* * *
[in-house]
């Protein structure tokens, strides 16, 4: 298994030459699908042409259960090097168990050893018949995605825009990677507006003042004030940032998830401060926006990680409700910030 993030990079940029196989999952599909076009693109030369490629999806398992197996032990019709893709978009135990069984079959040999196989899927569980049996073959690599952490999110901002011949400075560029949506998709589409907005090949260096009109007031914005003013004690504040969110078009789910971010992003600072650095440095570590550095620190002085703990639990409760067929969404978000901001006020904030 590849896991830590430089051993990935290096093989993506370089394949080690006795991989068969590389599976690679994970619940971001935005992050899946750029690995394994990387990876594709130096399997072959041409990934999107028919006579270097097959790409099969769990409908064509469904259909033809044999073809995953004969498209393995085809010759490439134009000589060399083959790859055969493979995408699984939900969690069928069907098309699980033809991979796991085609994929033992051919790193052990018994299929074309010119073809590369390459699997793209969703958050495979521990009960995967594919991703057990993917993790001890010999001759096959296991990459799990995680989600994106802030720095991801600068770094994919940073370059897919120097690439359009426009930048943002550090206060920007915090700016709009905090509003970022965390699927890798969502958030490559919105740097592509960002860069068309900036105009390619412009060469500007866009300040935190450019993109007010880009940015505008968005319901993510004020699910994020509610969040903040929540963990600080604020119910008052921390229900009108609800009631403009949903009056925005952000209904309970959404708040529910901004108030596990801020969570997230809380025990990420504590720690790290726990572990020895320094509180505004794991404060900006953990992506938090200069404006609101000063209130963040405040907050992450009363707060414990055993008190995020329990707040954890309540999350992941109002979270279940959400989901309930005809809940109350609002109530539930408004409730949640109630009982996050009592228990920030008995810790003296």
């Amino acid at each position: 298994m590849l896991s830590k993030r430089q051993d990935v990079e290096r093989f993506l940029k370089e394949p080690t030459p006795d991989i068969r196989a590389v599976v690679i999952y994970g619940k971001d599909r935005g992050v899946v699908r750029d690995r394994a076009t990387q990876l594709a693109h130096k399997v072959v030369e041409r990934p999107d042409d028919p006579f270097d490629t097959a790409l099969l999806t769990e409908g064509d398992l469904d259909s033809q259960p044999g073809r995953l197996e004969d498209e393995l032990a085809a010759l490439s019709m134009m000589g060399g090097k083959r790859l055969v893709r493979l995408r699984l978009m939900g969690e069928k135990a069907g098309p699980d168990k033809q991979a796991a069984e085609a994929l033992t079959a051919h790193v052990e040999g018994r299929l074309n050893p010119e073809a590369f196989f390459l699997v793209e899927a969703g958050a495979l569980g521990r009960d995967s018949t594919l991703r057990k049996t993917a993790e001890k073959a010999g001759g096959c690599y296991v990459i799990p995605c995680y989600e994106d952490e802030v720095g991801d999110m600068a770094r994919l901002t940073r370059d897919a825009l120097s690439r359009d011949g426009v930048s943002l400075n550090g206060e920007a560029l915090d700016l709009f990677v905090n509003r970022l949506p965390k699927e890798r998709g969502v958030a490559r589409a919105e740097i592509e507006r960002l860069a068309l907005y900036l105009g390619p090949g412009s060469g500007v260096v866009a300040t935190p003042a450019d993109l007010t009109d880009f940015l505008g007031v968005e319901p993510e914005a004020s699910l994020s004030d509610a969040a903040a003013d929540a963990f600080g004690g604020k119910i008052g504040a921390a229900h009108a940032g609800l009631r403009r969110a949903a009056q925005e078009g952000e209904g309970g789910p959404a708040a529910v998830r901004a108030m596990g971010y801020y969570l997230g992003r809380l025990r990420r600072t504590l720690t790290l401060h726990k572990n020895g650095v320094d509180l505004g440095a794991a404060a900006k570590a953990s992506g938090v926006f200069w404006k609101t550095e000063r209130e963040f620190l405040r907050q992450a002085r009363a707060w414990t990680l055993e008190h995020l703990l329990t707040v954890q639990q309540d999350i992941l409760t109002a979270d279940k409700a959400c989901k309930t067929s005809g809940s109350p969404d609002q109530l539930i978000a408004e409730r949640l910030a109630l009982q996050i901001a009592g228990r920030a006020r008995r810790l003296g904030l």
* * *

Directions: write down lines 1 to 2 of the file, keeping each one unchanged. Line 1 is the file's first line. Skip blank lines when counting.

[in-house]
């Protein structure tokens, strides 16, 4: 298994030459699908042409259960090097168990050893018949995605825009990677507006003042004030940032998830401060926006990680409700910030 993030990079940029196989999952599909076009693109030369490629999806398992197996032990019709893709978009135990069984079959040999196989899927569980049996073959690599952490999110901002011949400075560029949506998709589409907005090949260096009109007031914005003013004690504040969110078009789910971010992003600072650095440095570590550095620190002085703990639990409760067929969404978000901001006020904030 590849896991830590430089051993990935290096093989993506370089394949080690006795991989068969590389599976690679994970619940971001935005992050899946750029690995394994990387990876594709130096399997072959041409990934999107028919006579270097097959790409099969769990409908064509469904259909033809044999073809995953004969498209393995085809010759490439134009000589060399083959790859055969493979995408699984939900969690069928069907098309699980033809991979796991085609994929033992051919790193052990018994299929074309010119073809590369390459699997793209969703958050495979521990009960995967594919991703057990993917993790001890010999001759096959296991990459799990995680989600994106802030720095991801600068770094994919940073370059897919120097690439359009426009930048943002550090206060920007915090700016709009905090509003970022965390699927890798969502958030490559919105740097592509960002860069068309900036105009390619412009060469500007866009300040935190450019993109007010880009940015505008968005319901993510004020699910994020509610969040903040929540963990600080604020119910008052921390229900009108609800009631403009949903009056925005952000209904309970959404708040529910901004108030596990801020969570997230809380025990990420504590720690790290726990572990020895320094509180505004794991404060900006953990992506938090200069404006609101000063209130963040405040907050992450009363707060414990055993008190995020329990707040954890309540999350992941109002979270279940959400989901309930005809809940109350609002109530539930408004409730949640109630009982996050009592228990920030008995810790003296």